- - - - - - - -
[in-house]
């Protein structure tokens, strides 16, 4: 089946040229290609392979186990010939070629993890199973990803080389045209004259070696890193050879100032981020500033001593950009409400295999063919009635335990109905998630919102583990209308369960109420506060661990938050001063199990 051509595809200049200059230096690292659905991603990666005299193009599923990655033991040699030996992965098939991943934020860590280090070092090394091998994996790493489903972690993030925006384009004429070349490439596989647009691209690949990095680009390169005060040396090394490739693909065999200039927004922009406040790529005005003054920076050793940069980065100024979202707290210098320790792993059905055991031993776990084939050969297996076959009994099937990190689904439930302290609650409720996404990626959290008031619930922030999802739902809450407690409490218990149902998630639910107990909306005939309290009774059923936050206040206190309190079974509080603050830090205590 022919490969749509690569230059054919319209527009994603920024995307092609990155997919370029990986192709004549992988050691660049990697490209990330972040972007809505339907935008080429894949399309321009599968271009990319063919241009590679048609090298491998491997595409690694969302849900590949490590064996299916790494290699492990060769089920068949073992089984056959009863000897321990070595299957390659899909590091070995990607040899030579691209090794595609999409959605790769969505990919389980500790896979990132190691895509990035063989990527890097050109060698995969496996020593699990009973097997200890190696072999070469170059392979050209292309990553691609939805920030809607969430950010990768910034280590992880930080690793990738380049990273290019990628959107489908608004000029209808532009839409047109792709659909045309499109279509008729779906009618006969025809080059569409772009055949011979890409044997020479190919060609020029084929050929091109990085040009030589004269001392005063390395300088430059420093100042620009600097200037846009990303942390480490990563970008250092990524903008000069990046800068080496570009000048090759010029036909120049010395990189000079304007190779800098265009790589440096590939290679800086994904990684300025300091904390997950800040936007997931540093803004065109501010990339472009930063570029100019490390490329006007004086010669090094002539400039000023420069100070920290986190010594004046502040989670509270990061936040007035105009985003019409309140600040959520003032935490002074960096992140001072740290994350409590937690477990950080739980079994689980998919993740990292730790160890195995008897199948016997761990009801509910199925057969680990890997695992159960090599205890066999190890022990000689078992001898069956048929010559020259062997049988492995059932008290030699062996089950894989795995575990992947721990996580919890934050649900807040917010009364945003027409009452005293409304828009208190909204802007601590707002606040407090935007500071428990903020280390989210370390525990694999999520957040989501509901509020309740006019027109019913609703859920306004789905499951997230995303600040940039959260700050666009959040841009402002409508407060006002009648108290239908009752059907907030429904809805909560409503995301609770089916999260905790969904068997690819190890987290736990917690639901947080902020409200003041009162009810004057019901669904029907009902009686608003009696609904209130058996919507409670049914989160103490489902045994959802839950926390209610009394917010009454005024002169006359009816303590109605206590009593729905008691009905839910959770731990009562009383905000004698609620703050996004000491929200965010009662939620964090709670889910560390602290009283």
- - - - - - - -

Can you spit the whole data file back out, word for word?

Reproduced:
[in-house]
């Protein structure tokens, strides 16, 4: 089946040229290609392979186990010939070629993890199973990803080389045209004259070696890193050879100032981020500033001593950009409400295999063919009635335990109905998630919102583990209308369960109420506060661990938050001063199990 051509595809200049200059230096690292659905991603990666005299193009599923990655033991040699030996992965098939991943934020860590280090070092090394091998994996790493489903972690993030925006384009004429070349490439596989647009691209690949990095680009390169005060040396090394490739693909065999200039927004922009406040790529005005003054920076050793940069980065100024979202707290210098320790792993059905055991031993776990084939050969297996076959009994099937990190689904439930302290609650409720996404990626959290008031619930922030999802739902809450407690409490218990149902998630639910107990909306005939309290009774059923936050206040206190309190079974509080603050830090205590 022919490969749509690569230059054919319209527009994603920024995307092609990155997919370029990986192709004549992988050691660049990697490209990330972040972007809505339907935008080429894949399309321009599968271009990319063919241009590679048609090298491998491997595409690694969302849900590949490590064996299916790494290699492990060769089920068949073992089984056959009863000897321990070595299957390659899909590091070995990607040899030579691209090794595609999409959605790769969505990919389980500790896979990132190691895509990035063989990527890097050109060698995969496996020593699990009973097997200890190696072999070469170059392979050209292309990553691609939805920030809607969430950010990768910034280590992880930080690793990738380049990273290019990628959107489908608004000029209808532009839409047109792709659909045309499109279509008729779906009618006969025809080059569409772009055949011979890409044997020479190919060609020029084929050929091109990085040009030589004269001392005063390395300088430059420093100042620009600097200037846009990303942390480490990563970008250092990524903008000069990046800068080496570009000048090759010029036909120049010395990189000079304007190779800098265009790589440096590939290679800086994904990684300025300091904390997950800040936007997931540093803004065109501010990339472009930063570029100019490390490329006007004086010669090094002539400039000023420069100070920290986190010594004046502040989670509270990061936040007035105009985003019409309140600040959520003032935490002074960096992140001072740290994350409590937690477990950080739980079994689980998919993740990292730790160890195995008897199948016997761990009801509910199925057969680990890997695992159960090599205890066999190890022990000689078992001898069956048929010559020259062997049988492995059932008290030699062996089950894989795995575990992947721990996580919890934050649900807040917010009364945003027409009452005293409304828009208190909204802007601590707002606040407090935007500071428990903020280390989210370390525990694999999520957040989501509901509020309740006019027109019913609703859920306004789905499951997230995303600040940039959260700050666009959040841009402002409508407060006002009648108290239908009752059907907030429904809805909560409503995301609770089916999260905790969904068997690819190890987290736990917690639901947080902020409200003041009162009810004057019901669904029907009902009686608003009696609904209130058996919507409670049914989160103490489902045994959802839950926390209610009394917010009454005024002169006359009816303590109605206590009593729905008691009905839910959770731990009562009383905000004698609620703050996004000491929200965010009662939620964090709670889910560390602290009283």